Oba: I, too, am exploring the possibilities of bringing added value to local society through craftsmanship. That is something we have in common with VUILD. At Wood Lab, we've developed an item called "Tsunagi'' (tsunagu = 'to connect' and gi = 'wood'), which uses mainstream timber and some proprietary metal fittings we developed to create modular units that can be configured into different forms. (Click on the image below to play the YouTube video). These can be used for COVID-19 contingent activities and as temporary shops in public spaces. Tsunagi make use of common wood cut lengthwise into standardized units. These units can be joined using a single ratchet fairly loosely. Even children can do it.
Oba: We want to not only use timber in medium- and large-scale structures [discussed in a later section], but to utilize projects like Tsunagi in order to expand the available options around wood use and to fundamentally advocate and encourage this use for wood.
Japan, where wood mileage is unsurpassed
— We tend to have the sense that using wood is better for the environment, but how does the data look?
Oba: If the production of iron creates 100 units of CO2 emissions, plywood and other woods generate 0.3 units. Moreover, for wooden buildings, carbon storage is greater than carbon emissions during material production, so they are a net carbon negative. That said, Japan has a low rate of self-sufficiency at 37.8% (2019). Compared to other countries, "wood mileage" (a measure of the environmental impacts when transporting timber, calculated as the transportation distance from the wood production area to the consumption area multiplied by the amount of transported timber) is exceedingly high.
Akiyoshi: We created the "House for Marebito (Marebito =a visitor from afar) " as a way of exploring to what extent we could reduce wood mileage. In a marginal settlement, we used the ShopBot wood processing machine and local wood to complete production entirely within the region. Our attempt to explore whether we could use this system to build houses using local timber resulted in a residential project in Akita Prefecture. We procure raw timber in the forests of Akita, and local clients use our system to build houses.
Oba: People often talk about driving money back into the forests, but it is quite challenging to do in practice.
Inoue: As Mr. Oba says, bringing back those funds to the mountains is no mean feat. In the first place, forestry depends on subsidies to survive as an industry, so there isn't much money to bring back to the mountains. Even if you have more logs in circulation, this may not vitalize the forestry industry or the local region itself. Therefore, we need to go beyond just cutting timber and onto ways of bringing added value to the forestry sector, such as through downstream, commercialized products.
VUILD's mission is to not only enrich the economy, but also to solve the question of how to lead better lives in these regions, and do so through technology.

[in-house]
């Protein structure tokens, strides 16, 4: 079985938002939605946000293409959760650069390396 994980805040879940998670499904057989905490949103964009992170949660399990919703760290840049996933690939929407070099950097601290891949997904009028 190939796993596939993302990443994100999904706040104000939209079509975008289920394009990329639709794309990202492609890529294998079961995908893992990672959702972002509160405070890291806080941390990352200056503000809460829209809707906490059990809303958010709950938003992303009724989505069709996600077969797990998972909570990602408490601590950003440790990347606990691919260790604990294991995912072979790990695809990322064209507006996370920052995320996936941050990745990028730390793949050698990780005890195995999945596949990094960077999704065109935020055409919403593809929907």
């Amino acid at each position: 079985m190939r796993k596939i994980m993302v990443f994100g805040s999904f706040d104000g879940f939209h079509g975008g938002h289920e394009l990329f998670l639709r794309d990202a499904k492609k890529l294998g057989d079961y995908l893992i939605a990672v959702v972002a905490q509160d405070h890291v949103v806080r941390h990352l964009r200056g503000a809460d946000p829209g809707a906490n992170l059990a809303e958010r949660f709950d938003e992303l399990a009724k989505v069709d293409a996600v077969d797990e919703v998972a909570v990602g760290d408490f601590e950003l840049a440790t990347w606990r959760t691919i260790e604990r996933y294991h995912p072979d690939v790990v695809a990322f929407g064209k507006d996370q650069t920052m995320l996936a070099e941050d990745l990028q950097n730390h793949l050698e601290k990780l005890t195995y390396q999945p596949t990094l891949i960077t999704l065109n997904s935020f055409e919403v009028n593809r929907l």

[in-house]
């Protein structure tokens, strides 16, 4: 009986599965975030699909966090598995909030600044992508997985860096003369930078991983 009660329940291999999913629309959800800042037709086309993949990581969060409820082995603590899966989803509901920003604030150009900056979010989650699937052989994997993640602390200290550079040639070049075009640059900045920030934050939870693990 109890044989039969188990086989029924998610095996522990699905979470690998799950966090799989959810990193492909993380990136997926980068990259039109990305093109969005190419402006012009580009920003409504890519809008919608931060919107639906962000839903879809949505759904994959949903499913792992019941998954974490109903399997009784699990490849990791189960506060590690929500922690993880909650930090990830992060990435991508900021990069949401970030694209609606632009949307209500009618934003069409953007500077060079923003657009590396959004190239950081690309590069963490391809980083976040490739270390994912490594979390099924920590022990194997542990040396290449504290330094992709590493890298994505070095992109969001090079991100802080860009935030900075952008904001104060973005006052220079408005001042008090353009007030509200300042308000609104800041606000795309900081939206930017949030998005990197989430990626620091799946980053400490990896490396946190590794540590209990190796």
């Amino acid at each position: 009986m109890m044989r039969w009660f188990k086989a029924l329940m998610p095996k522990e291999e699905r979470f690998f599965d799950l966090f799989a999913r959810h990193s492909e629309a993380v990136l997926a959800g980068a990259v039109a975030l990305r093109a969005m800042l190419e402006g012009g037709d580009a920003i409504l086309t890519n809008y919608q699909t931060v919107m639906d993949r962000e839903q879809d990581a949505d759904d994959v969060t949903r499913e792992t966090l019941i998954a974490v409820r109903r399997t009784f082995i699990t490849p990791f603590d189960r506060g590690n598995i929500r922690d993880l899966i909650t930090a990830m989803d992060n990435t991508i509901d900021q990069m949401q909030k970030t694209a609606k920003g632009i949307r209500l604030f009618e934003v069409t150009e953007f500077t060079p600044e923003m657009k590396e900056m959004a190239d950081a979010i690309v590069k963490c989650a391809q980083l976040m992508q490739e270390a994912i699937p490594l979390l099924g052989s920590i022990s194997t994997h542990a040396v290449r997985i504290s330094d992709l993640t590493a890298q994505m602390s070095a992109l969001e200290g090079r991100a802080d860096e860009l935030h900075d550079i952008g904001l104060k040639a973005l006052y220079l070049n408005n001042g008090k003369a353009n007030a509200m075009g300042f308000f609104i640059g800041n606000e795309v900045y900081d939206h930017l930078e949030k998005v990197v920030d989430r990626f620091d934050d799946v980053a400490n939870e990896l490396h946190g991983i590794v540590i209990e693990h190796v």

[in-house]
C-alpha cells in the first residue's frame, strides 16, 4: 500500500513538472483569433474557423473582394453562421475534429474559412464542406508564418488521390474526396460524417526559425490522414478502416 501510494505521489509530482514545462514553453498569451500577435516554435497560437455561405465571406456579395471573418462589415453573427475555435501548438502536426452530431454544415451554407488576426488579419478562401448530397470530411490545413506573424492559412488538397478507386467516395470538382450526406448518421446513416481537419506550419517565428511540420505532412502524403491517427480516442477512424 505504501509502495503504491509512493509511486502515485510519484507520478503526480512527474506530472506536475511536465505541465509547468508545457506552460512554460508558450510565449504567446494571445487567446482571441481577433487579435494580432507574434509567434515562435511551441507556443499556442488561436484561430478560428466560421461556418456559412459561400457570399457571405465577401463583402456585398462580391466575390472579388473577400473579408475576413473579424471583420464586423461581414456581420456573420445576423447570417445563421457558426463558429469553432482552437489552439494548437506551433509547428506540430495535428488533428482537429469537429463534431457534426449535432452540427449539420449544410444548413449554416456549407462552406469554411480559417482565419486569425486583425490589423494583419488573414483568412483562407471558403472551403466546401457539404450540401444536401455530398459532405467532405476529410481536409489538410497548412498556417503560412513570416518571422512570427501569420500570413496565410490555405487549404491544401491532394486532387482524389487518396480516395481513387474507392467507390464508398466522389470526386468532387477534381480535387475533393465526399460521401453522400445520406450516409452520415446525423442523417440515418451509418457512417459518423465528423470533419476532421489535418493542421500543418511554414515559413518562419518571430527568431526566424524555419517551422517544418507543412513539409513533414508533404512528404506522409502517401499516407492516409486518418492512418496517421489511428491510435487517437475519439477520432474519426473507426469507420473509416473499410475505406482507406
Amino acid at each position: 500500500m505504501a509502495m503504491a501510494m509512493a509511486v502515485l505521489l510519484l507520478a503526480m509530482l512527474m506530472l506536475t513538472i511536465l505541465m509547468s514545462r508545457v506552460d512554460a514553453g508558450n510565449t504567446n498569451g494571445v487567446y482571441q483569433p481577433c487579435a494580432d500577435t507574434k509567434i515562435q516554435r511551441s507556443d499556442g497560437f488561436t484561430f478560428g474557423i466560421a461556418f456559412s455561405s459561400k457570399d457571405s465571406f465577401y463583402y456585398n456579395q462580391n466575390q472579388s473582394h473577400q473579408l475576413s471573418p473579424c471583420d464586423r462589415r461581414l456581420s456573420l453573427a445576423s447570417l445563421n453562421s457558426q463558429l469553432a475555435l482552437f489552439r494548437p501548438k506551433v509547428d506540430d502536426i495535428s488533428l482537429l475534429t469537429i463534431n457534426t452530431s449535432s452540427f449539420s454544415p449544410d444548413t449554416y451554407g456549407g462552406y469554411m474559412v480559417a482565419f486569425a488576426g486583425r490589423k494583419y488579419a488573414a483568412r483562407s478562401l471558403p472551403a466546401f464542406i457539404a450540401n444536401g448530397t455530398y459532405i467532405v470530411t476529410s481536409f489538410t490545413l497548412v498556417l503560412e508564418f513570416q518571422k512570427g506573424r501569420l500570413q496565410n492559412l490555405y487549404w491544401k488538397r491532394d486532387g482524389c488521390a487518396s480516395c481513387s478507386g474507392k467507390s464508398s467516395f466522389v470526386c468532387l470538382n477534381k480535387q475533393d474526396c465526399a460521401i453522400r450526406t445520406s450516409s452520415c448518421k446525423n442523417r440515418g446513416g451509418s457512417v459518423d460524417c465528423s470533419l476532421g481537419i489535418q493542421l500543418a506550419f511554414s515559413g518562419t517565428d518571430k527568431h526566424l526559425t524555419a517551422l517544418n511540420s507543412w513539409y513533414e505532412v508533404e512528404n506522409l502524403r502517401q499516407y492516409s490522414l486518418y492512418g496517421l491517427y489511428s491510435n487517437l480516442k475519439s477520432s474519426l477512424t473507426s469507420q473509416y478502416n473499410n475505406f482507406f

— Would a lack of subsidies in turn force the forestry industry to vitalize itself?
Inoue: Without subsidies, it would cease to exist. That being said, simply relying on subsidies to resolve the bigger issues does not work.
Akiyoshi: Problematizing subsidies is not the best way of thinking about it. Forests are public, so thinking about them in a capitalist sense is not reasonable. That is why I was quite intrigued to see the forest transfer tax (a tax created to ensure that local financial resources needed to ensure forest management and promotion are allocated) come into being. Subsidies alone did not make sense as the only method of investing in the forests, after all. We have to shift forest management into being more of a public asset that each individual must feel responsible for investing in.
Inoue: We ran a simulation as follows. Supposing we used Japanese timber for just 1% of office floor space in Tokyo Prefecture's 23 wards, it would secure enough demand for thinning of forests in Nishiawakura in Okayama Prefecture—where I moved in order to work on vitalizing the local forestry industry and community-building projects—for a span of 50 years. Tokyo accounts for nearly 10% of all floor space in Japan, so shoring up those connections with local forestry would help support many regional economies and forestry industries. Tokyo is promoting a more active use of wood in buildings and interiors. I'd like to see them launch new investment schemes such as green bonds (bonds issued by companies and local governments to raise funds needed for green projects in Japan and overseas). That would create more opportunities for everyone to participate in a system for procuring timber in an environmentally-conscious fashion. I'd like to see subsidies not just around merely cutting timber, but around protecting the culture of forests.
Read more on: "Changing the Future of Cities through Wood" Part 2